March 21, 2021

"The Wonder of Letting Go"

Pastor Scott Landis

John 12:20-33

In his famed little book, “All I Really Needed to Know I Learned in Kindergarten,” Robert Fulghum cites among his 16 wise aphorisms one that I think is particularly relevant for today, it goes like this:

Be aware of wonder.
Remember the little seed in the Styrofoam cup:
The roots go down and the plant goes up
And nobody really knows why,
But we are all like that.

Why did that line stick with me all these years – that image that we all know (I suppose from kindergarten) and was the basis of “Keiki Time” today? It’s an image that stirs our imagination because not a one of us really knows why – why it works that way – why it happens some of the time but not all of the time (those without green thumbs know exactly what I’m talking about) – and so – we wonder. [Pause]

I wonder if that was the reason why Jesus drew upon this same image when those outsiders – the Greeks – came to see him. This was a pivotal time in his life. A distinct shift occurred when Philip and Andrew came to tell Jesus that a group of NON-Jews had come during the celebration of Passover – the most holy time in the Jewish calendar – and wanted to see him. “We want to see Jesus” they demanded. A request that elicited the strangest remark from him, “That’s it! Time’s up! The time has come for the Son of Man to be glorified.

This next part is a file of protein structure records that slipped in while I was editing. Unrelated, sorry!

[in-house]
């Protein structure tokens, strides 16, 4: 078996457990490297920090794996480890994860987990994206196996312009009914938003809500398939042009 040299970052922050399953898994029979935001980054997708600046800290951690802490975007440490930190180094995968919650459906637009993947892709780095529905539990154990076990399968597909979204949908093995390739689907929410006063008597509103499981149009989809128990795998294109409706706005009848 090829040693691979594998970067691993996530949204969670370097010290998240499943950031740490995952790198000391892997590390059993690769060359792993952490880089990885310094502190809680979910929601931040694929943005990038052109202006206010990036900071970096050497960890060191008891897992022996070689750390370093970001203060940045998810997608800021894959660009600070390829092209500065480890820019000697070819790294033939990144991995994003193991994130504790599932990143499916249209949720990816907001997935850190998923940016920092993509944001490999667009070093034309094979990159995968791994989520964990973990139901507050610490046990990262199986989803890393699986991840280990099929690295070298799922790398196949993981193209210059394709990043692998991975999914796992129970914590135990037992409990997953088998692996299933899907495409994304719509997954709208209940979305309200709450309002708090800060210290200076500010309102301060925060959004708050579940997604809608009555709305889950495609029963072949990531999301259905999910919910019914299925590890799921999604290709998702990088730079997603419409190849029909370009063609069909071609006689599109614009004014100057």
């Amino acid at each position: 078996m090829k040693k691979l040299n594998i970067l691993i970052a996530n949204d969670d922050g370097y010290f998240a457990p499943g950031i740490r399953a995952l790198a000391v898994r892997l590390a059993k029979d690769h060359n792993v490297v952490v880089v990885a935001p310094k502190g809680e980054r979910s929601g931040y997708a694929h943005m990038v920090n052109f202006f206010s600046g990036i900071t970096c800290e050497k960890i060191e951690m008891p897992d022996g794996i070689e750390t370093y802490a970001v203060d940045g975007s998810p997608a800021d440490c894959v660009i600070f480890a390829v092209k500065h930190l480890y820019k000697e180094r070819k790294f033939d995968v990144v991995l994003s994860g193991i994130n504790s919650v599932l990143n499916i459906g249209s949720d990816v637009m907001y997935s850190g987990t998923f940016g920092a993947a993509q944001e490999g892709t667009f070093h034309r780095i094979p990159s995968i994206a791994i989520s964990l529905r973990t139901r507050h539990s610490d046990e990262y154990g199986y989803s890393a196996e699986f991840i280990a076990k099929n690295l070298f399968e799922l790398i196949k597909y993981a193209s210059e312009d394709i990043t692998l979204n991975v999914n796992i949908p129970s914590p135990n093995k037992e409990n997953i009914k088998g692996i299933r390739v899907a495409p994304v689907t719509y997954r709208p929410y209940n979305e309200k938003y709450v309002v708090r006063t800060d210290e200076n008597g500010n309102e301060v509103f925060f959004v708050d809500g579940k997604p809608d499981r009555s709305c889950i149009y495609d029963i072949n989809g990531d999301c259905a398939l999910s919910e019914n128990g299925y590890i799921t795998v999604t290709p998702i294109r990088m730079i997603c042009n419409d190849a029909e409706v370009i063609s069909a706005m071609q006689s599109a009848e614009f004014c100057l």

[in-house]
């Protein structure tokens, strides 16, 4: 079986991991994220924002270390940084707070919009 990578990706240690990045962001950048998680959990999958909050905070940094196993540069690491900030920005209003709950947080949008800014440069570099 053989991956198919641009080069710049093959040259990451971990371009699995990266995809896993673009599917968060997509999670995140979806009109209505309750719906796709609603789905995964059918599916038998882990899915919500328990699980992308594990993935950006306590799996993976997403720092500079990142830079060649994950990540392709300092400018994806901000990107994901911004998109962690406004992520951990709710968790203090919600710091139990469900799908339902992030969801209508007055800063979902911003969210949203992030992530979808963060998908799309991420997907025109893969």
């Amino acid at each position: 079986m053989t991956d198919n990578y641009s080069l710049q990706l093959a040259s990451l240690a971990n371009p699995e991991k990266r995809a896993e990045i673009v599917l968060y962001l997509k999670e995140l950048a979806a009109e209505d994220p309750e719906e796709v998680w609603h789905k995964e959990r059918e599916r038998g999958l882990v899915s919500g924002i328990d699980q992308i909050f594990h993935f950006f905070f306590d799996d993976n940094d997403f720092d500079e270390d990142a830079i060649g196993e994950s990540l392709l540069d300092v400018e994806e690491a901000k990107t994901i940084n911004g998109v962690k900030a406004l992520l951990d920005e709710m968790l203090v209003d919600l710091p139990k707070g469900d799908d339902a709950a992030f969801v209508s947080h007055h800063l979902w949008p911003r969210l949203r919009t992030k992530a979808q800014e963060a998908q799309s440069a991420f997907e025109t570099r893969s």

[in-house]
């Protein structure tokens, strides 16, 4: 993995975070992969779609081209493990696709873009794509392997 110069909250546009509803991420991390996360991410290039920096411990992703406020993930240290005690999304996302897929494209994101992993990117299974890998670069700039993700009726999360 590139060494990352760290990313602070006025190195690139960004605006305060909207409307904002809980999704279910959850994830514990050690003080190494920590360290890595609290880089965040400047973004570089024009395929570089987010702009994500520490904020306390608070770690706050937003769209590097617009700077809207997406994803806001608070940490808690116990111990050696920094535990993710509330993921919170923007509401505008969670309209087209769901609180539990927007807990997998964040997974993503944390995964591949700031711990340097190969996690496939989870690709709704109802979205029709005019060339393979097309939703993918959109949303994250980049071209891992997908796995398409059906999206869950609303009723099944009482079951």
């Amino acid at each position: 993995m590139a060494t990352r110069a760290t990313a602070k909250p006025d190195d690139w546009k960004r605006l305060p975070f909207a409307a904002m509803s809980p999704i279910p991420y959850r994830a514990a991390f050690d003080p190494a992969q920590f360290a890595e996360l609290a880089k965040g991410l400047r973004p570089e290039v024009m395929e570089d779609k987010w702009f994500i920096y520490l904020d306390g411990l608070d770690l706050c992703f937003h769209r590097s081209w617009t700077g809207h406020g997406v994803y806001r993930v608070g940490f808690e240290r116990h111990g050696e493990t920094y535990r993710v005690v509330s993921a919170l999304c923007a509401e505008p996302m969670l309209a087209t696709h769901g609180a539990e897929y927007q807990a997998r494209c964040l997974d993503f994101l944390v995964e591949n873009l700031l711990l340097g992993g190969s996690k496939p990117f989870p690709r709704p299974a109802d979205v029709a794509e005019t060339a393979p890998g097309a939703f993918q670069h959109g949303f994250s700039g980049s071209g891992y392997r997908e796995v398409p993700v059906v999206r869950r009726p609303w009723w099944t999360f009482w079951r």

And then he followed that response with this interesting metaphor about a grain of wheat that has to be buried in the ground – it needs to die in order for it to sprout and reproduce many times over. Which he followed by saying,

“In the same way, anyone who holds on to life just as it is – destroys that life. But if you let it go, reckless in your love, you will have it forever.”

Humm. Imagine that. I wonder. How can that be? The inference being, we have to “let it go” in order ultimately to receive it. [Pause]

I asked Kahu Danette Kong to sing that beautiful and familiar hymn, “All to Jesus – I surrender” because the words are as haunting as is this passage. “I surrender all. I surrender all. All to thee – my blessed Savior. I surrender all.